What is insulin?
Insulin is a hormone made by the pancreas that helps keep blood sugar levels normal. Insulin helps your body take sugar out of your blood and use it for energy. You may need to take insulin because your pancreas is not making enough.
What are the different types of insulin?
Several types of insulin are used to lower blood sugar. Some types of insulin are clear and some are cloudy. Each type of insulin has a different onset, peak response, and duration. The onset is how soon the insulin starts to work in the blood. The peak response is when the insulin has the greatest effect on blood sugar levels. The duration is how long the insulin lasts. Ask your caregiver for more information on the type of insulin you need, how often to take it, and how to use it. Common types are:
- Rapid-acting or regular insulin: This is used to lower blood sugar after eating a meal.
- Intermediate or long-acting insulin: This lasts longer and is used to lower blood sugar throughout the day and night.
What will my insulin treatment plan be?
You may need 1 type of insulin or a combination of 2 or more types. Your caregiver will work with you to find the treatment plan that works best. Your insulin needs may change because of illness, stress, medicines, diet changes, or physical activity. You may need to check your blood sugar level at least 3 times each day. Ask what your blood sugar levels should be before and after you eat. Write down your results and show them to your caregiver. He may use the results to make changes to your medicine, food, or exercise schedules.
How is insulin measured and given?
Insulin is measured in units. U100 is the most common type of insulin. It has 100 units of insulin in 1 mL of solution. U500 insulin has 500 units of insulin in 1 mL. Insulin is usually given in the following ways:
- Syringes: Most people take insulin by injecting it under the skin with a syringe. Use the correct size insulin syringe to make sure you get the right dose of insulin. For example, you must inject U100 insulin with U100 syringes. A different syringe is needed for U500 insulin. Your caregiver or pharmacist will help you find the right size syringe.
- Spring-loaded syringe holders: These are used to hide the syringe needle so that you will not see the needle going into the skin. To inject the insulin, you press a button to insert the needle automatically.
- Insulin pens: An insulin pen looks like a pen. It is made up of a cartridge of insulin and a disposable needle. There are reusable and disposable types of pens.
- Insulin pump: This is a small computerized device that can be worn on a belt or in a pocket. The pump gives a dose of insulin after meals. The pump also gives a small amount of insulin throughout the day and night to keep blood sugar levels normal. The insulin is given through a small tube called a catheter, which is placed in the skin through a small needle. The catheter is taped to the skin to keep it in place.
How should I store insulin?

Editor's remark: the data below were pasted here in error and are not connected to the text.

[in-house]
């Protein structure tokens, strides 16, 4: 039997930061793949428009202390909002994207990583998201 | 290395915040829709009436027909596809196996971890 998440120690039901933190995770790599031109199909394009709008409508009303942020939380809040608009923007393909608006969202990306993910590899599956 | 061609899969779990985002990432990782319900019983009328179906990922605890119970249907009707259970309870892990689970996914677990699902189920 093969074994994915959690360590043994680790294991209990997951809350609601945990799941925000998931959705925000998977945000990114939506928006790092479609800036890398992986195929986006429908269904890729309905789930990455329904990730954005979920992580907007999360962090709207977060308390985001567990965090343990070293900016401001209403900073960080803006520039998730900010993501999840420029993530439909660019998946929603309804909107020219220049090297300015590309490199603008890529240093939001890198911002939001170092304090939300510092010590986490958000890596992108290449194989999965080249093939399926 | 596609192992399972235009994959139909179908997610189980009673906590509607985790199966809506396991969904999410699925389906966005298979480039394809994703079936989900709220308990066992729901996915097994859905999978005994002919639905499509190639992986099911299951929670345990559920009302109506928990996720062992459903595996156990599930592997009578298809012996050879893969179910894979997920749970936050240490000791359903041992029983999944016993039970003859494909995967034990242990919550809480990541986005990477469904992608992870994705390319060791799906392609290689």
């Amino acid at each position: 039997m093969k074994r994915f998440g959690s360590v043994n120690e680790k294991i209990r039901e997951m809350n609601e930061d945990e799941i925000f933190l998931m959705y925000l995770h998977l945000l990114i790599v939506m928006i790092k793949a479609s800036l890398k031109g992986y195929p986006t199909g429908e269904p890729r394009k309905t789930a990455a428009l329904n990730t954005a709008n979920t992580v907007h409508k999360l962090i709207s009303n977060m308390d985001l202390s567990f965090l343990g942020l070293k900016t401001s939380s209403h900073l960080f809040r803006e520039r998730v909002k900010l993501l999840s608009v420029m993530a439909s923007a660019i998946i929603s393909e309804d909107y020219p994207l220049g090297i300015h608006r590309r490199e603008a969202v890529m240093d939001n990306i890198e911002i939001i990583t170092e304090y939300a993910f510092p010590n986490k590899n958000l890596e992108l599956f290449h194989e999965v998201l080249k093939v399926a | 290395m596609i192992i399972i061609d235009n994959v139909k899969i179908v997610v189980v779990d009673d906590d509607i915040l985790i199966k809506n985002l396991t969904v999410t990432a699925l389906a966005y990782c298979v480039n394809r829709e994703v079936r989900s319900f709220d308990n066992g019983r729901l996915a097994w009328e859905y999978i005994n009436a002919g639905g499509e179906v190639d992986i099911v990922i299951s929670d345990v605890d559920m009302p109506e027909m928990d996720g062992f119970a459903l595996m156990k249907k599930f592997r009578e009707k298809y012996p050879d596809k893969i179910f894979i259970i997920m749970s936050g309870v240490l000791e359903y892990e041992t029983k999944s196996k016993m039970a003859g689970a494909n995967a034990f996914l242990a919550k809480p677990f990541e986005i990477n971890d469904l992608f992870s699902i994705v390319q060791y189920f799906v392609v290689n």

Follow the storage directions on the label or package insert that came with the insulin. If insulin has been frozen or exposed to very warm temperatures (above 85° F), throw it away.
- Unopened insulin: It is best to store unopened insulin in the refrigerator. Insulin bottles, cartridges, or disposable pens that have been kept in the refrigerator are good until the expiration date. Unopened insulin bottles can also be kept at room temperature if you cannot keep them refrigerated. Keep the insulin in a cool, dry place away from direct heat and sunlight.
- Opened insulin: Read the label to learn how long you can use your insulin once it has been opened.
- Insulin bottles: Store opened insulin bottles in the refrigerator or in a cool, dry place at room temperature. Injecting cold insulin may make the injection more painful or cause irritation at the injection site.
- Insulin pens: Store insulin pens that you are currently using at room temperature only . Ask your caregiver how long you can use the insulin pen once you have opened it. Keep the insulin pen away from direct heat and sunlight when at room temperature. Do not store pens with the disposable needle attached.
- Traveling with insulin: Always protect insulin from direct sunlight when you are traveling. Keep the insulin in a cool pack to make sure the temperature of the insulin stays below 86° F (30° C).
What else can I do to use insulin safely?
- Look at the insulin before you use it: Do not use your insulin if there are any changes to it. Look for clumps and color changes. Cloudy insulin that has small, white, hard particles that will not mix should be thrown away. Clear insulin should be thrown away if it is cloudy.
- Extra bottles of insulin: Look at the expiration date. Use the insulin with the closest expiration date first.
You have the right to help plan your care. Learn about your health condition and how it may be treated. Discuss treatment options with your caregivers to decide what care you want to receive. You always have the right to refuse treatment. The above information is an educational aid only. It is not intended as medical advice for individual conditions or treatments. Talk to your doctor, nurse or pharmacist before following any medical regimen to see if it is safe and effective for you.
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